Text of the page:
SCCER-Mobility

SCCER Mobility Annual Conference 2019

Over 150 professionals working in the field of efficient mobility technologies, vehicle components and mobility behaviour gathered at ETH Zürich to discuss the state-of-the art in sustainable mobility and its future pathways.

The MobINE team from ZHAW presented three posters relevant for the sustainable transformation of the Swiss mobility system.

One of the key messages and impressions from the event can be summarized as the need to increase the focus on behaviour related research, especially concerning the uptake of new mobility services such as Mobility-as-a-Service (MaaS), carsharing and pooling, automated vehicles and their integration into the public transport network.

Poster Session at ETH Zurich

Further information about the presented posters can be found on the following webpage: https://www.sccer-mobility.ch/p_supporting_measures/Annual-Conferences/AC2019/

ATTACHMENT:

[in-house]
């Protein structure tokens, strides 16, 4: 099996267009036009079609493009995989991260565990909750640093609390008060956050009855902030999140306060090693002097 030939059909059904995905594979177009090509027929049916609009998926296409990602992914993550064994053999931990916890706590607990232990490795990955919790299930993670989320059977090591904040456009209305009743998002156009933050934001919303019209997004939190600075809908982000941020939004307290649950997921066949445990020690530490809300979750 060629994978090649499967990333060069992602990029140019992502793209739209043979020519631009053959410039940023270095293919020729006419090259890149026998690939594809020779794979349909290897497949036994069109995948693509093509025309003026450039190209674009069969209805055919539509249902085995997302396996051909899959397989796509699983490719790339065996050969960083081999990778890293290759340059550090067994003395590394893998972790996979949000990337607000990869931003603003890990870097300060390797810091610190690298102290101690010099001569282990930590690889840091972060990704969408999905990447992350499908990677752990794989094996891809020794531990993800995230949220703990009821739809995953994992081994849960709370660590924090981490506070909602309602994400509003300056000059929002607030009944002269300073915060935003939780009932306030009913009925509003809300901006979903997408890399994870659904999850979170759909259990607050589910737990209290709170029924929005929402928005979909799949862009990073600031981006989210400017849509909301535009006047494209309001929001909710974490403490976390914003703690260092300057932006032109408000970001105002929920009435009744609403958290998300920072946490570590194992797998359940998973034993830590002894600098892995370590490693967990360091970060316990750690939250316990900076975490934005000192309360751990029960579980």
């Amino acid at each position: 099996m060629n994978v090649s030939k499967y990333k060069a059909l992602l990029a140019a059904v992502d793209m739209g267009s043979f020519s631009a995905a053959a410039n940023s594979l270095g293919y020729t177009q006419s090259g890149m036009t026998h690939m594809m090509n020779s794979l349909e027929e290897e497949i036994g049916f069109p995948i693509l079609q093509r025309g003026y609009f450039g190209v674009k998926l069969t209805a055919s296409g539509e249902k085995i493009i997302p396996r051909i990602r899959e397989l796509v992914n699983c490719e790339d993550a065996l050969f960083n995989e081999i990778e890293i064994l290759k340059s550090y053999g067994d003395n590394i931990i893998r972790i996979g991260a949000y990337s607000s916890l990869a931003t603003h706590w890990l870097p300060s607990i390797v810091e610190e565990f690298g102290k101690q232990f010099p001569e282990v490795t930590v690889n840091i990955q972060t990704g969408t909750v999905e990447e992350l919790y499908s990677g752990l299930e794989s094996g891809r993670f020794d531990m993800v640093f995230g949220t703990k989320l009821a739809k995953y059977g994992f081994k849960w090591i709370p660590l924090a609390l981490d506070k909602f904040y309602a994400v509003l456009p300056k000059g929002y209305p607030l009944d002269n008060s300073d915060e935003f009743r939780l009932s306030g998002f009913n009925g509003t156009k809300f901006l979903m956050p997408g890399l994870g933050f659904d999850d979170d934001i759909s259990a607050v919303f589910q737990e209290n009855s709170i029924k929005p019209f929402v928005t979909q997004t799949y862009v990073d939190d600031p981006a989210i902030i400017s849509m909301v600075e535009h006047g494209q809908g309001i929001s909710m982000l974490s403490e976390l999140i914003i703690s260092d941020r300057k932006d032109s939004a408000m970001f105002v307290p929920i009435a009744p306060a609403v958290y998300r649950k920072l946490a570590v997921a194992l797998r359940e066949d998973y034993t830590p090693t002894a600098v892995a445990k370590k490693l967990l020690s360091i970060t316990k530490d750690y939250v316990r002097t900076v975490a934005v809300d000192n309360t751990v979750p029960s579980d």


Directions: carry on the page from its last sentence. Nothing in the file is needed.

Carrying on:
SCCER-Mobility

The Swiss mobility system and its interactions

The current Swiss transportation system is still far from climate neutral. In order to accelerate the transformation to a sustainable and carbon-neutral mobility system, we propose an overview of system agents and their interactions to better understand the current trends and dynamic behavior of policy interventions. As such, we identified five core agents as the government, economy, society, spatial structures and institutions through a set of semi-structured expert interviews. By utilizing concept maps and causal loop diagrams we further integrated subcomponents of each agent into a holistic and connected framework, enabling the qualitative assessment of feedback loops. We use the example of battery electric vehicles and evaluate policy measures and trends on their potential impact on adoption and CO2 emissions.